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Los Angeles (March 18,1999) -- Filmmaker David Williams has been selected as the winner of the Movado Someone To Watch Award. Created and coordinated by the IFP/West and sponsored by Movado Watch, the award is an unrestricted $20,000 grant given annually to an exceptionally talented independent filmmaker who has not yet received appropriate recognition. The announcement will be made tonight at the Independent Spirit Awards nominee reception by Peter Broderick, chair of the selection committee and President of Next Wave Films. The award will be presented to Williams this Saturday at the Independent Spirit Awards by Gina Gershon And Jeff Goldblum.

Williams was selected from over 80 filmmakers across the country nominated by festival programmers, critics, curators, producers, and directors.

"David Williams is a remarkable filmmaker. He portrays realities that elude other filmmakers by using methods few would dare to try," said Broderick. "David works in a very collaborative way with a mixture of non-actors and actors, who improvise dialogue and action during production rather than working from a script. He uses this very open-ended approach to capture the ‘truthful interactions’ between people."

Fascinated by "the many ways of portraying reality," Williams began as a painter, then took up still photography and later filmmaking. He directed 15 short films before turning to features. Lillian, his first feature, won a Special Jury Award at the Sundance Film Festival, and was shown at the Chicago, Florida, and Vienna film festivals. Thirteen, Williams’ second feature, won the Berlin International Federation of Film Societies Jury Award in 1997 at the Berlin film festival, and was screened at many other festivals including Toronto, San Francisco, London, Virginia, and New Directors/New Films.

"I am very honored to receive this award," noted Williams. "The recognition is good to have, and the money will enable me to begin my next film."

This year’s Movado Someone to Watch Award selection committee is chaired by Broderick and includes: Miguel Arteta, (writer/director of Star Maps);

Michele Foreman (independent filmmaker, associate producer of Spike Lee’s Four Little Girls); Rachel Rosen (programmer for the San Francisco International Film Festival); and Rebecca Yeldham (associate director of programming, Sundance Institute). Past recipients of the Someone to Watch Award include filmmaker Lodge Kerrigan (Clean, Shaven), Christopher Munch (Color of a Brisk and Leaping Day); Larry Fessenden (Habit); and Scott Saunders (The Headhunter’s Sister).

With 4,500 members IFP/West is one of the largest non-profit membership organizations supporting the development, production and distribution of quality American independent films.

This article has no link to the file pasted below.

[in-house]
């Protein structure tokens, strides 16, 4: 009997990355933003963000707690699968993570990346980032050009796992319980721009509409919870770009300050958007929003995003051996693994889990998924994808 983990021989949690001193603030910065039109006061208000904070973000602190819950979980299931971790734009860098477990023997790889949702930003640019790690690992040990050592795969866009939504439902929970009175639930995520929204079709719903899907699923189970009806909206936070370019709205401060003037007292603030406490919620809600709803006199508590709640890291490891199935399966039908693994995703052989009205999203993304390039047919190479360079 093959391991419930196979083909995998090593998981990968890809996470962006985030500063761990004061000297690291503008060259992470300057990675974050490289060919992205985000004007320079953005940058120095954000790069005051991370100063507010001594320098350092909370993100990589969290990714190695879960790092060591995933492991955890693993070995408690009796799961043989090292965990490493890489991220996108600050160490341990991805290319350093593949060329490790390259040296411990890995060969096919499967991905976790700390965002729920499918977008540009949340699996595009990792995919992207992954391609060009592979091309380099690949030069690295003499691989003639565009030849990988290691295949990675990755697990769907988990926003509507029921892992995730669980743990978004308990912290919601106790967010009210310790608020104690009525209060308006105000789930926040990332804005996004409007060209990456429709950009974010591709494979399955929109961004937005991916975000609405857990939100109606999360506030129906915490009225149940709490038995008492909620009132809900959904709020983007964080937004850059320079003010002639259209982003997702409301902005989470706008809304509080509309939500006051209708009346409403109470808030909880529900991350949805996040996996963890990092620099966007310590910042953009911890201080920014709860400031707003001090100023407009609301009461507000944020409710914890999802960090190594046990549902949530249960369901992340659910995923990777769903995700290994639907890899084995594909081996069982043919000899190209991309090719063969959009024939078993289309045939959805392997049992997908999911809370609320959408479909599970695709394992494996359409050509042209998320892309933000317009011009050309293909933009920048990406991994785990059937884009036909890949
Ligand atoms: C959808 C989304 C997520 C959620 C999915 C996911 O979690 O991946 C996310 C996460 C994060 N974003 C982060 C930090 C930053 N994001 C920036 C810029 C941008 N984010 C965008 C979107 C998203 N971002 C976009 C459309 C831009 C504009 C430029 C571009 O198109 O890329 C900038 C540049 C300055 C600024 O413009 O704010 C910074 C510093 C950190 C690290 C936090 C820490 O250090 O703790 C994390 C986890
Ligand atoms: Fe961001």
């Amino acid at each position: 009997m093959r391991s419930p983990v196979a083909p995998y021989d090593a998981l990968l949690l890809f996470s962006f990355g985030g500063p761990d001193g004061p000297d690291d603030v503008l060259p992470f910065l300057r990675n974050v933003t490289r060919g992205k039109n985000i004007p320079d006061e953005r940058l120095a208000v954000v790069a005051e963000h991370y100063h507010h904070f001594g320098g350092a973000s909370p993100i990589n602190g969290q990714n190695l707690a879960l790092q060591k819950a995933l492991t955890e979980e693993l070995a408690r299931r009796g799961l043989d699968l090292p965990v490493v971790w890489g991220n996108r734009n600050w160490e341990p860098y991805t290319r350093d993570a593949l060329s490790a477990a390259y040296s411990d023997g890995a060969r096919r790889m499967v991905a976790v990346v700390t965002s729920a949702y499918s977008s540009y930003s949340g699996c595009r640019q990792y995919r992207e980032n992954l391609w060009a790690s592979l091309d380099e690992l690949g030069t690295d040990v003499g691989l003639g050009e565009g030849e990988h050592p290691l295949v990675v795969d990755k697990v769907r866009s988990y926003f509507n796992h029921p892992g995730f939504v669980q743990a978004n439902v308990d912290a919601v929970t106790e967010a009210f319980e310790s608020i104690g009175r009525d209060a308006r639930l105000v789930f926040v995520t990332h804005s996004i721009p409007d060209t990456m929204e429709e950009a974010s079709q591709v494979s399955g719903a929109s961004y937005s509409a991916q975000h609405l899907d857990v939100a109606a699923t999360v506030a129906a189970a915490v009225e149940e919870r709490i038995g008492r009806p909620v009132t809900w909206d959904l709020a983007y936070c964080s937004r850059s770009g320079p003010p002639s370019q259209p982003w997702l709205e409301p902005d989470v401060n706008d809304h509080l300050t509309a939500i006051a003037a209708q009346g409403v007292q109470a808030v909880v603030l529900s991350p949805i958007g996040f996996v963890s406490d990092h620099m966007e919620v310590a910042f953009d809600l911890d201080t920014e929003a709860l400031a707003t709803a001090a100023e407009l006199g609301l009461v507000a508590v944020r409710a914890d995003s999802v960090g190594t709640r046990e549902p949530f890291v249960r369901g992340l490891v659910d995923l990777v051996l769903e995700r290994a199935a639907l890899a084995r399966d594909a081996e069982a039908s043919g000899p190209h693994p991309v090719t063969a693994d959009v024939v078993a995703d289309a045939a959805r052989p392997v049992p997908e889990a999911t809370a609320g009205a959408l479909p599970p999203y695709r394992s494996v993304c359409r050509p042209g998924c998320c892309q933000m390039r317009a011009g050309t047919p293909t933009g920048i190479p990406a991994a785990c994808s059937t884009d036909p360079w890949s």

By Peter Broderick, Chair, Movado Someone To Watch Award Selection Committee

David Williams’ artistic career began in the early ‘70s when he started to create oil and acrylic paintings. He has continued to paint since then, and has had exhibitions at the Virginia Museum, the Chrysler Museum, and other galleries. David explained, "Because of my interest in the many ways of portraying reality, painting led me to photography, which I practiced for more than fifteen years. This, in turn, led to my interest in making films. One of the first films I attempted was created out of still photographs."

He made fifteen short films, including Dreams in the Night which won the Silver Hugo at the Chicago International Film Festival. All of his shorts were "personal projects" which he conceived, wrote, shot, edited, produced, and directed. His last short, Nina Split in Two, featured two remarkable non-actors-Nina Dickens, a six-year old foster child in the care of Lillian Folley, a woman in her 50s who subsequently adopted Nina.

Neighbors of David’s, Lillian and Nina became his creative collaborators. David’s method evolved as he worked with them. Struck by the special quality of their unscripted performances in Nina Split in Two, he was inspired to make features with them. Lillian is the main character in Lillian, which also features Nina (who was nine years old when it was shot). Although he wrote a screenplay for Lillian, David never showed it to Lillian, Nina, or any of the trained actors in the cast so they wouldn’t get locked into scripted lines.

David’s second feature Thirteen focuses on Nina but also features Lillian. It was shot during Nina’s thirteenth year. Instead of writing a script for Thirteen, he just started with a few general themes and some ideas for scenes.

He began filming expecting that one thing would lead to another over the course of the year, and it did.

The three films David has made with Lillian and Nina exist in a special territory between fiction and nonfiction. Determined to capture real human interactions, David avoids conventional dialogue, performance, and plotting.

Although these films include many non-actors who play characters based on themselves., they are not documentaries. They also include some actors, but dialogue and action are unscripted.

Lillian (1992) and Thirteen (1997) have been shown at film festivals around the world and widely praised by critics. Lillian was included on Duane Byrge’s ( The Hollywood Reporter) 1993 10 best list. Thirteen was selected by Roger Ebert to be screened in a festival of overlook films being presented this April. David has received fellowships and grants from the Rockefeller Foundation, the NEA, and the Southeast Media Fellowship Program.

David is based in Richmond, Virginia. He makes his films far from Hollywood both geographically and creatively. To receive the Movado Someone To Watch Award, he is coming to Los Angeles, where he has never set foot before.